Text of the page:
Lack of natural light affects different people in different ways. The dark has strong natural energetic influence in all climates, especially the cold.
As the natural light of Winter decreases, our bodies begin to ‘hibernate,’ our glandular system responds by slowing down. Fatigue, or lack of energy, can set in.
Unfortunately, this energy shortage affects our immune system, causing it to slow down and thus not do its job as effectively. This is why the cold and flu season always happens in the winter, in the dark!
Dark and overcast days can intensify depression or make our bodies sluggish. Alcoholism, drug addiction and family violence often increase from the pressure of the dark. Thoughts and attitudes can become negative. Our bodies change as the summer tan fades and we begin to look pale. Some of us gain weight in the winter, and our mood can go down hill as we stay indoors more often.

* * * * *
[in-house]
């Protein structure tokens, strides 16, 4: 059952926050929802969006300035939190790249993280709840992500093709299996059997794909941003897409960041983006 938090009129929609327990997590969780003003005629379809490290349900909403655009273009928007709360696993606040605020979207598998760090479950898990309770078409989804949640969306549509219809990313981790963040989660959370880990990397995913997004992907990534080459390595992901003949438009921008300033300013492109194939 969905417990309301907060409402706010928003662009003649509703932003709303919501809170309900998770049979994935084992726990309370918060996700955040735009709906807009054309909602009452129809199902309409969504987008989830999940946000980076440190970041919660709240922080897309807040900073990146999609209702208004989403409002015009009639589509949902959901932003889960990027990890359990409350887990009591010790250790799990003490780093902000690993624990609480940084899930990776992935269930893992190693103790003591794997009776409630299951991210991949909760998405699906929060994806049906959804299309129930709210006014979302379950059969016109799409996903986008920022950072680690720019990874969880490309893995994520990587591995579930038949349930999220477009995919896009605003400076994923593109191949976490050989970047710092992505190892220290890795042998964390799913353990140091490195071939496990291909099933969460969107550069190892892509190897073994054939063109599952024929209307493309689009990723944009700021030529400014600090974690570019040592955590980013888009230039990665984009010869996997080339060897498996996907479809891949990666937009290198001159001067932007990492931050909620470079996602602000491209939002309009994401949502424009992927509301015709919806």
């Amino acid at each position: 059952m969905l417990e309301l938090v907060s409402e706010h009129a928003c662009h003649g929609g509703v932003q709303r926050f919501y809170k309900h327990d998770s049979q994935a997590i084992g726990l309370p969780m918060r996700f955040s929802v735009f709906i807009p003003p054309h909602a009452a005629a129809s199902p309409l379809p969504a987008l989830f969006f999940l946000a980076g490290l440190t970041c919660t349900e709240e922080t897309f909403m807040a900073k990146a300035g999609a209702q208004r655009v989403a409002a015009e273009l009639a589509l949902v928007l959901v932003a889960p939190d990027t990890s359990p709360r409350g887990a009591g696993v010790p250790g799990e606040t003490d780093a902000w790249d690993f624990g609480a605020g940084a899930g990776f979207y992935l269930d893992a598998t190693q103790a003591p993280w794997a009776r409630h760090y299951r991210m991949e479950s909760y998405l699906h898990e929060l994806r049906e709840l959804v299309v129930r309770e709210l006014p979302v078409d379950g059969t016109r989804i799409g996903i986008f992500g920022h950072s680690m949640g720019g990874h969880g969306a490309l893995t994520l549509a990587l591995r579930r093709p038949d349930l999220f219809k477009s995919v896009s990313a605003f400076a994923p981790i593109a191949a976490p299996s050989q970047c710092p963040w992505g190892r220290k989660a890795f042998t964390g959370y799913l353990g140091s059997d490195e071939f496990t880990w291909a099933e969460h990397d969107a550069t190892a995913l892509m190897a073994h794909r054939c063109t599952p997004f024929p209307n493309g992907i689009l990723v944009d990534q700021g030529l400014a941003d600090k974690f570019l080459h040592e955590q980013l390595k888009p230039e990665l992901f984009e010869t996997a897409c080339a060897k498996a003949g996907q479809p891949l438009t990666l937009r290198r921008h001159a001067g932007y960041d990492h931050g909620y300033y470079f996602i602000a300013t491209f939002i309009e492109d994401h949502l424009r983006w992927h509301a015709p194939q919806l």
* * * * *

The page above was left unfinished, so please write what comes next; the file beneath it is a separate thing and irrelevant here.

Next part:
People who suffer from Winter Blues, Seasonal Depression and SAD have many common signs and symptoms.
- Loss of interest in usual activities
- Inability to concentrate
- Extreme Fatigue
- Craving carbohydrates
- Weight gain
- Increased desire to be alone
- Decreased sex drive
Between 4 and 6 percent of the U.S. population suffers from SAD, while 10 to 20 percent may suffer from a more mild form of winter blues. Three-quarters of the sufferers are women, most of whom are in their 20s, 30s, and 40s.
This illness is more commonly seen in people who live at high latitudes, where seasonal changes are more extreme. It is estimated that 1 percent of Florida residents, 4 percent of Washington, D.C. residents, and nearly 10 percent of Alaska residents suffer from SAD.